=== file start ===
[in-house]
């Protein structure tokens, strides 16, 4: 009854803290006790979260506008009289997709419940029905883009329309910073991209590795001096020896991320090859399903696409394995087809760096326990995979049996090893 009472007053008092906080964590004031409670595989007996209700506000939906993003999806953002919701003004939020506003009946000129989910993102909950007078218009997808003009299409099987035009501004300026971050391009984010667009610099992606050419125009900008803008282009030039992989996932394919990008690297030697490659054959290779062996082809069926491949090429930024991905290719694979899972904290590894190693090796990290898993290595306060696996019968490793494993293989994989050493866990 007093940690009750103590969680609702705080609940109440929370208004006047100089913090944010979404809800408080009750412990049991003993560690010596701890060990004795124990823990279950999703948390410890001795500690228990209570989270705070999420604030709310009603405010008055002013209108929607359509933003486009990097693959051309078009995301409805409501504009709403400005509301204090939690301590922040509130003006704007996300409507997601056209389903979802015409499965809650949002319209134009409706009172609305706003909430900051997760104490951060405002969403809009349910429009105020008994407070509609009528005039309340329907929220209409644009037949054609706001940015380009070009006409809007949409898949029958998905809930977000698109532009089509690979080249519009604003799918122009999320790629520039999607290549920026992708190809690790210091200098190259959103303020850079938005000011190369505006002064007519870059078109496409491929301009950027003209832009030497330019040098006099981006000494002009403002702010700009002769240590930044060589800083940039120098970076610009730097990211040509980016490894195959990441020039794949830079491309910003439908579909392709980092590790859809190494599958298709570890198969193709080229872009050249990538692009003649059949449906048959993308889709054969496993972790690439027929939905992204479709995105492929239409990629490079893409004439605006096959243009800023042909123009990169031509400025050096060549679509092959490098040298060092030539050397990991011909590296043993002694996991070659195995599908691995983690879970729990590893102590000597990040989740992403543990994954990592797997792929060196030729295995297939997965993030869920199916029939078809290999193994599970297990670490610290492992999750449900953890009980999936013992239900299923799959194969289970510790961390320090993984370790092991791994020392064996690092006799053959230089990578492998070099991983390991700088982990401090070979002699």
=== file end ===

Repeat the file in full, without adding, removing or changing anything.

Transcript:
[in-house]
């Protein structure tokens, strides 16, 4: 009854803290006790979260506008009289997709419940029905883009329309910073991209590795001096020896991320090859399903696409394995087809760096326990995979049996090893 009472007053008092906080964590004031409670595989007996209700506000939906993003999806953002919701003004939020506003009946000129989910993102909950007078218009997808003009299409099987035009501004300026971050391009984010667009610099992606050419125009900008803008282009030039992989996932394919990008690297030697490659054959290779062996082809069926491949090429930024991905290719694979899972904290590894190693090796990290898993290595306060696996019968490793494993293989994989050493866990 007093940690009750103590969680609702705080609940109440929370208004006047100089913090944010979404809800408080009750412990049991003993560690010596701890060990004795124990823990279950999703948390410890001795500690228990209570989270705070999420604030709310009603405010008055002013209108929607359509933003486009990097693959051309078009995301409805409501504009709403400005509301204090939690301590922040509130003006704007996300409507997601056209389903979802015409499965809650949002319209134009409706009172609305706003909430900051997760104490951060405002969403809009349910429009105020008994407070509609009528005039309340329907929220209409644009037949054609706001940015380009070009006409809007949409898949029958998905809930977000698109532009089509690979080249519009604003799918122009999320790629520039999607290549920026992708190809690790210091200098190259959103303020850079938005000011190369505006002064007519870059078109496409491929301009950027003209832009030497330019040098006099981006000494002009403002702010700009002769240590930044060589800083940039120098970076610009730097990211040509980016490894195959990441020039794949830079491309910003439908579909392709980092590790859809190494599958298709570890198969193709080229872009050249990538692009003649059949449906048959993308889709054969496993972790690439027929939905992204479709995105492929239409990629490079893409004439605006096959243009800023042909123009990169031509400025050096060549679509092959490098040298060092030539050397990991011909590296043993002694996991070659195995599908691995983690879970729990590893102590000597990040989740992403543990994954990592797997792929060196030729295995297939997965993030869920199916029939078809290999193994599970297990670490610290492992999750449900953890009980999936013992239900299923799959194969289970510790961390320090993984370790092991791994020392064996690092006799053959230089990578492998070099991983390991700088982990401090070979002699």